Sometimes God has to put “chains” on His people to get them to accomplish a “pioneer advance” that could never happen any other way. Young mothers may feel chained to the home as they care for their children, but God can use those “chains” to reach people with the message of salvation. Susannah Wesley was the mother of nineteen children, before the days of labor-saving devices and disposable diapers! Out of that large family came John and Charles Wesley, whose combined ministries shook the British Isles. At six weeks of age, Fanny Crosby was blinded, but even as a youngster, she determined not to be confined by the chains of darkness. In time, she became a mighty force for God through her hymns and Gospel songs.
The secret is this: when you have the single mind, you look on your circumstances as God-given opportunities for the furtherance of the Gospel; and you rejoice at what God is going to do instead of complaining about what God did not do.
Paul’s chains not only gave contact with the lost, but they also gave courage to the saved. Many of the believers in Rome took fresh courage when they saw Paul’s faith and determination (1:14). They were “much more bold to speak the word without fear.” That word speak does not mean “preach.” Rather, it means “everyday conversation.” No doubt many of the Romans were discussing Paul’s case because such legal matters were of primary concern to this nation of lawmakers. And the Christians in Rome who were sympathetic to Paul took advantage of this conversation to say a good word for Jesus Christ. Discouragement has a way of spreading, but so does encouragement! Because of Paul’s joyful attitude the believers in Rome took fresh courage and witnessed boldly for Christ.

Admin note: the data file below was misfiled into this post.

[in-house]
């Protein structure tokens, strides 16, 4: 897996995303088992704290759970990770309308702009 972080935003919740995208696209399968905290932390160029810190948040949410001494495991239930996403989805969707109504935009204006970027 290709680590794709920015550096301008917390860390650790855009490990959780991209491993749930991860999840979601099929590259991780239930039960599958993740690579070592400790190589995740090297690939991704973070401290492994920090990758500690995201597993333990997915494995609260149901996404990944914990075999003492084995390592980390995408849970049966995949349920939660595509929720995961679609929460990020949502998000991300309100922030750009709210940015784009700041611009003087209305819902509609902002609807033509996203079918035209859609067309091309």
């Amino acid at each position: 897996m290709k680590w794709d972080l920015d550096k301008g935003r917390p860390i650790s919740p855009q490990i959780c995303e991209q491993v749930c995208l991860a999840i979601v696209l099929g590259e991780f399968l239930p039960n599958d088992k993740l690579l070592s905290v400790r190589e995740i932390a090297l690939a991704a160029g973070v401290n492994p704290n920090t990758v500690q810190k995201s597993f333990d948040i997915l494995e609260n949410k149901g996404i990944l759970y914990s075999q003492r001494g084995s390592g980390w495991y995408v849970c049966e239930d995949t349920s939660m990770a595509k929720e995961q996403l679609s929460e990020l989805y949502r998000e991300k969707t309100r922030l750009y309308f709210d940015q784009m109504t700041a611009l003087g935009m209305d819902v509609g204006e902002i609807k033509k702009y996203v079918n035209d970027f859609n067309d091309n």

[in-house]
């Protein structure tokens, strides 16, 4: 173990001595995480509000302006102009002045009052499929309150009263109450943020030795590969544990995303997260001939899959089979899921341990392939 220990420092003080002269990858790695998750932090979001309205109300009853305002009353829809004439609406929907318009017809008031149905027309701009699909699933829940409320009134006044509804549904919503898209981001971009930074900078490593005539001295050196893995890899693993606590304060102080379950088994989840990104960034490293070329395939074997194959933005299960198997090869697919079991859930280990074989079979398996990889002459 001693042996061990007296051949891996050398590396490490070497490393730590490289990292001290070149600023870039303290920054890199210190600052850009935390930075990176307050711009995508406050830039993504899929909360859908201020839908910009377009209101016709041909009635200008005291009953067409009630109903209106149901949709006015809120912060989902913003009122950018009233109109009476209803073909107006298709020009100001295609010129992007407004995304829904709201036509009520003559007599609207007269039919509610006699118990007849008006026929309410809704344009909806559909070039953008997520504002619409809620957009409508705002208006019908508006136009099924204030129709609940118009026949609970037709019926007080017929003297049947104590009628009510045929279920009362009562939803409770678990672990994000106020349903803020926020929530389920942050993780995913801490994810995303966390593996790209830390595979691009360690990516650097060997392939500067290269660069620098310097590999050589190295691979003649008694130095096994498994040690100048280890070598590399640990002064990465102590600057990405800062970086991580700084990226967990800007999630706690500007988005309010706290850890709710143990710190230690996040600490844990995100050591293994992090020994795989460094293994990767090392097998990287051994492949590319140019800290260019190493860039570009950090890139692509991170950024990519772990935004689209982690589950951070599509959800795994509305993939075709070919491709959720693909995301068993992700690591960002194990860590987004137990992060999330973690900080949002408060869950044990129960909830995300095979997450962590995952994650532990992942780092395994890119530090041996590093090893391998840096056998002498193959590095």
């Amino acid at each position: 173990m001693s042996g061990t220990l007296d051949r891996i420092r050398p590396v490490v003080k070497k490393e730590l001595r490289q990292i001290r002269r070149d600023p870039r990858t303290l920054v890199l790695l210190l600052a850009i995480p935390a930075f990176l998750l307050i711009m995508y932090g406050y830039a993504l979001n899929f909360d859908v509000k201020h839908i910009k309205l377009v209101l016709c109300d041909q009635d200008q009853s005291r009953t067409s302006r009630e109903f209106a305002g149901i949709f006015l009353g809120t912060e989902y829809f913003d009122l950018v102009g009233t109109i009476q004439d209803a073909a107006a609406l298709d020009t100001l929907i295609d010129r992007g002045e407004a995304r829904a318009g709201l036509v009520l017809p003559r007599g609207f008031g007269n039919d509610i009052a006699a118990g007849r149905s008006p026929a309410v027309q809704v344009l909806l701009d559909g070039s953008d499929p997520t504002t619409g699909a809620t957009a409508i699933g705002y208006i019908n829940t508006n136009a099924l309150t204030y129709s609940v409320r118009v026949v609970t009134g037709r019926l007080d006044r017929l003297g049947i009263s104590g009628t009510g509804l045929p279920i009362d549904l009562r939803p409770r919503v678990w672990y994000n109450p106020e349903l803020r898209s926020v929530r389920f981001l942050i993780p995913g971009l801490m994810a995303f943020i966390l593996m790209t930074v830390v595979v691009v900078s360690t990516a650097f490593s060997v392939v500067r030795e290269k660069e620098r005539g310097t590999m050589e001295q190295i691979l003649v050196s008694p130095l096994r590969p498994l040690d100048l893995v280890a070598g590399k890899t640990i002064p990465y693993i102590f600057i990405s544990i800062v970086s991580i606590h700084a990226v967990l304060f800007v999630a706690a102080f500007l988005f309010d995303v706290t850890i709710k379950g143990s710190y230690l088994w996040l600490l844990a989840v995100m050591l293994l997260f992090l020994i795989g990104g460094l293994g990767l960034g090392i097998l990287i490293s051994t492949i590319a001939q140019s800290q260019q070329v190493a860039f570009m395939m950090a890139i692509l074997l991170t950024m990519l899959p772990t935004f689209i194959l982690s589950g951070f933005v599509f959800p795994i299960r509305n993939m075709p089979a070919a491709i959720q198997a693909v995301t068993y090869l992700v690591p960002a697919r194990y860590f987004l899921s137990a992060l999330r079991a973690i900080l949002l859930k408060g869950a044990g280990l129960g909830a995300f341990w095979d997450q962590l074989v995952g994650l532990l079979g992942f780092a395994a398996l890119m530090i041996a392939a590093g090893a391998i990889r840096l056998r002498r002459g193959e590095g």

While recovering in the hospital from a serious auto accident, Bob received a letter from a total stranger who seemed to know just what to say to make his day brighter. In fact, he received several letters from him and each one was better than the one before. When he was able to get around, Bob met him personally. He was amazed to discover that he was blind, a diabetic, handicapped because of a leg amputation, and that he lived with and cared for his elderly mother! If a man ever wore chains, this man did! But if a man ever was free to pioneer the Gospel, this man was! He was able to share Christ in high school assemblies, before service clubs, at the “Y,” and before professional people in meetings that would have been closed to an ordained minister. He had the single mind; he lived for Christ and the Gospel. Consequently, he shared the joy of furthering the Gospel.
Our chains may not be as dramatic or difficult, but there is no reason why God cannot use them in the same way.
In Part 2, we will look at two more tools Paul used to take the Gospel to the elite guards.